Andy was discharged in September and it was clear to me that he wasn’t fit enough to come home. That evening, he had to crawl up the stairs on his hands and knees to make it to the nearest bed. He slowly recovered over the following months and made progress with his walking, using a frame and then eventually a stick. He would try to lead as normal a life as possible but the loss of independence really crushed him. The tumour was eating away not only at his health but at his identity too. Gone were the days where he’d spend hours practicing his photography, playing golf and chatting; now most of his days were filled with watching television. I can’t help but notice the silence of the TV since he’s been gone.

In November that year, Andy went for Gamma Knife treatment in Sheffield and at first, he seemed to be on the mend. His strength and mobility were improving day by day. This improvement was short lived though and Andy started going downhill a few months later. For the first time he was experiencing headaches and a new MRI scan showed the tumour had grown by 1mm, which didn’t sound like much but it had grown in the wrong direction.

He was put onto a course of steroids to control the swelling on his brain but it made him gain so much weight and his personality became even more erratic. When they tried to reduce the dose he was on, his balance took a hit and he kept falling over again.

Life continued in this way for a while but a highlight of summer 2017 was our family road trip to Andy’s brother’s wedding in Switzerland. It had been a year since his operation and it was so nice to get away and to see Andy enjoying travelling and photography again rather than crying and being aggressive. His personality changes were particularly hard for the boys to come to terms with so the trip was just what they needed.

A couple of months later, back at home, Andy fell backwards and knocked himself unconscious as he had no skull bone at the back of his head – a result of the surgery. I frantically called an ambulance to take him to A&E while I stayed home with the boys.

When I went to the hospital the next day to see him, I was absolutely distraught to find Andy comatose. Staff had found him on the floor in A&E the night before – he’d fallen and now had two bleeds on the brain and had suffered from seizures. ‘We did try to call you’ they said. Andy was then taken into theatre where surgeons operated on his shunt, and then into ICU where, little did I know, he would be spending his last days.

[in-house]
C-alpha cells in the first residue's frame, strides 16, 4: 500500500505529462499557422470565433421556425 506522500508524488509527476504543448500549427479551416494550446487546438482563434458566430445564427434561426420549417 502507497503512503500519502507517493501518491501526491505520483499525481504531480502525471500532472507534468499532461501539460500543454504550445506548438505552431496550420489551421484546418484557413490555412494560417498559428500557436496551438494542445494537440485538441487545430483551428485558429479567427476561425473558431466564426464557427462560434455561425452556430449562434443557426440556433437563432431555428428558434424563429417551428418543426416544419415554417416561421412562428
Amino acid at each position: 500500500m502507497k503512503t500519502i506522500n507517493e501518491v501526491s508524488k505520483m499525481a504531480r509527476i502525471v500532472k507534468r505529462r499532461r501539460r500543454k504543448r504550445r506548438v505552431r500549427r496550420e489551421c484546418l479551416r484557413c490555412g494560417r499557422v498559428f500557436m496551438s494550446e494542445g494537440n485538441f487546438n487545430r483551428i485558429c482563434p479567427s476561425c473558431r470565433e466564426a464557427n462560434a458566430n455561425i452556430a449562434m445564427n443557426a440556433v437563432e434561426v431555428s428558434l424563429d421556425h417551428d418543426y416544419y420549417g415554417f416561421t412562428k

I remember one day in intensive care, Andy had been unresponsive all day but I held his hand and told him to look at me. He looked me right in the eyes and squeezed my hand tight. ‘How the hell did we get here?’ I thought to myself.

Two weeks later, Andy’s consultant called me in for a meeting. ‘He isn’t going to improve – nothing is functioning and we suggest it’s time to let him go.’ No wife ever wants to hear these words or make this decision but I knew what Andy wanted. We’d had the conversation in the past and he’d told me countless times that, if this were to happen, he would want the machine switched off.

I went home and somehow mustered the strength to break the news to Oliver and Daniel. Andy’s brother and friends stayed by his side for the next nine hours while I wiped away the boys’ tears and awaited the phone call. Andy died in the early hours of New Year’s Eve and later that night, as people all around the globe celebrated the new year, I was coming to terms with the fact our lives would never be the same again.

Hearing anecdotes about Andy at his funeral was a bittersweet moment. So many people came along, each with touching stories about Andy, many that I’d never heard before. He clearly made a huge impact on so many people’s lives and it saddened me that Oliver and Daniel had such little time with him. Since then, I’ve been shocked to learn just how many people are affected by brain tumours. The boys and I are trying to do our bit to raise awareness of this sad fact and we hope that one day a cure will put an end to all this suffering.

Gill Graham
July, 2018

 

Brain tumours are indiscriminate; they can affect anyone at any age. What’s more, they kill more children and adults under the age of 40 than any other cancer... yet just 1% of the national spend on cancer research has been allocated to this devastating disease.

Brain Tumour Research is determined to change this.

If you have been inspired by Andy’s story, you may like to make a donation via www.braintumourresearch.org/donation/donate-now or leave a gift in your will via www.braintumourresearch.org/legacy

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The views or opinions expressed within are not necessarily those of Brain Tumour Research. This content has been shared for information purposes only. Brain Tumour Research does not recommend or endorse any particular treatment. If you have or suspect you may have a health problem, you should consult your doctor or other suitably qualified medical professional. Our member charity brainstrust can provide additional information on treatment options.

Andy Graham